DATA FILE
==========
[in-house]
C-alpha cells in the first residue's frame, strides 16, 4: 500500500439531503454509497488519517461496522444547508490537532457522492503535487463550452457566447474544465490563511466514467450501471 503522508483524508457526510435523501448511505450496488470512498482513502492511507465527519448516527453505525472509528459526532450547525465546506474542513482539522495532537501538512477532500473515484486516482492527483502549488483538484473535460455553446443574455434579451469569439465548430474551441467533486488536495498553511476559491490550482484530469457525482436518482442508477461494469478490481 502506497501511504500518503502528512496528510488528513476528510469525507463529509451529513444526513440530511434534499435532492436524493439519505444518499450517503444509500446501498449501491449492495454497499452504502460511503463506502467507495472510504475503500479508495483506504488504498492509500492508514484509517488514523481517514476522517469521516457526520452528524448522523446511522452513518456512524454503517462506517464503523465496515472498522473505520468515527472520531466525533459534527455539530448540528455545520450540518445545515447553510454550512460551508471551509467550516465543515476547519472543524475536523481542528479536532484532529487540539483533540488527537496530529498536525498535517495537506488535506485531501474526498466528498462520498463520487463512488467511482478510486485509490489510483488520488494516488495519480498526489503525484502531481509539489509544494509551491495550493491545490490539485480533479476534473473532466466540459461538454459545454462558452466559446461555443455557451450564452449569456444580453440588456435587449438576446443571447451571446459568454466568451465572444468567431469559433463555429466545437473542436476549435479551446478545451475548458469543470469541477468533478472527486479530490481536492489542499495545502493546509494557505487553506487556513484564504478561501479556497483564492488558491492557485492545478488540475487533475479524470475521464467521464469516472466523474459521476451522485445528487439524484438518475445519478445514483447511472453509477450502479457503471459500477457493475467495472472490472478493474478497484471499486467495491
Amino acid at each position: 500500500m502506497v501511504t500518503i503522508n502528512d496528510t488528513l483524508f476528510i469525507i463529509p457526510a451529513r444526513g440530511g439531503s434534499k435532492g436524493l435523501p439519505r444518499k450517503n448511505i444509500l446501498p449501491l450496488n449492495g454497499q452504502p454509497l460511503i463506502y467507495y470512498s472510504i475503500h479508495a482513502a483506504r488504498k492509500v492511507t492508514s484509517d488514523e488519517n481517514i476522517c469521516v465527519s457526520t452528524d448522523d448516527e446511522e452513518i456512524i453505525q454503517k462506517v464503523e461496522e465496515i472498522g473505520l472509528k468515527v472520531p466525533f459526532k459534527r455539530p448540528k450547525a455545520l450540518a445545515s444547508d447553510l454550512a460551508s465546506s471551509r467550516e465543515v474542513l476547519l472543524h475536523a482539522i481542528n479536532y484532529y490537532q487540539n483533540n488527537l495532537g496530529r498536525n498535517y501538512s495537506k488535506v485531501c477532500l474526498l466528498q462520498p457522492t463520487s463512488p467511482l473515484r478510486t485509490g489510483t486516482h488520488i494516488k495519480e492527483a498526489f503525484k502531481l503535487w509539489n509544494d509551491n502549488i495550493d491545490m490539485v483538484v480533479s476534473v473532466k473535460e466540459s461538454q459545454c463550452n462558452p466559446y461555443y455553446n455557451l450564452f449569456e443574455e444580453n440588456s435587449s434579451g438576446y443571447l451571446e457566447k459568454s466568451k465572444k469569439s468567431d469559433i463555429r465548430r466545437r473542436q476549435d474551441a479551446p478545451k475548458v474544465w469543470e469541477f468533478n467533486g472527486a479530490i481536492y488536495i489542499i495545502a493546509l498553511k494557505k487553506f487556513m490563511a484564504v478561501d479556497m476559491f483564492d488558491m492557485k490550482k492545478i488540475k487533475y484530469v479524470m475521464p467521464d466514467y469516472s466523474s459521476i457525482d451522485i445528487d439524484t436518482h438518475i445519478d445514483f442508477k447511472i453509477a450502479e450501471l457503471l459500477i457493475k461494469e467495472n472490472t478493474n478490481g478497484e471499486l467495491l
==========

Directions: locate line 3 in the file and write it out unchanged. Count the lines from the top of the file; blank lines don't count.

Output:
Amino acid at each position: 500500500m502506497v501511504t500518503i503522508n502528512d496528510t488528513l483524508f476528510i469525507i463529509p457526510a451529513r444526513g440530511g439531503s434534499k435532492g436524493l435523501p439519505r444518499k450517503n448511505i444509500l446501498p449501491l450496488n449492495g454497499q452504502p454509497l460511503i463506502y467507495y470512498s472510504i475503500h479508495a482513502a483506504r488504498k492509500v492511507t492508514s484509517d488514523e488519517n481517514i476522517c469521516v465527519s457526520t452528524d448522523d448516527e446511522e452513518i456512524i453505525q454503517k462506517v464503523e461496522e465496515i472498522g473505520l472509528k468515527v472520531p466525533f459526532k459534527r455539530p448540528k450547525a455545520l450540518a445545515s444547508d447553510l454550512a460551508s465546506s471551509r467550516e465543515v474542513l476547519l472543524h475536523a482539522i481542528n479536532y484532529y490537532q487540539n483533540n488527537l495532537g496530529r498536525n498535517y501538512s495537506k488535506v485531501c477532500l474526498l466528498q462520498p457522492t463520487s463512488p467511482l473515484r478510486t485509490g489510483t486516482h488520488i494516488k495519480e492527483a498526489f503525484k502531481l503535487w509539489n509544494d509551491n502549488i495550493d491545490m490539485v483538484v480533479s476534473v473532466k473535460e466540459s461538454q459545454c463550452n462558452p466559446y461555443y455553446n455557451l450564452f449569456e443574455e444580453n440588456s435587449s434579451g438576446y443571447l451571446e457566447k459568454s466568451k465572444k469569439s468567431d469559433i463555429r465548430r466545437r473542436q476549435d474551441a479551446p478545451k475548458v474544465w469543470e469541477f468533478n467533486g472527486a479530490i481536492y488536495i489542499i495545502a493546509l498553511k494557505k487553506f487556513m490563511a484564504v478561501d479556497m476559491f483564492d488558491m492557485k490550482k492545478i488540475k487533475y484530469v479524470m475521464p467521464d466514467y469516472s466523474s459521476i457525482d451522485i445528487d439524484t436518482h438518475i445519478d445514483f442508477k447511472i453509477a450502479e450501471l457503471l459500477i457493475k461494469e467495472n472490472t478493474n478490481g478497484e471499486l467495491l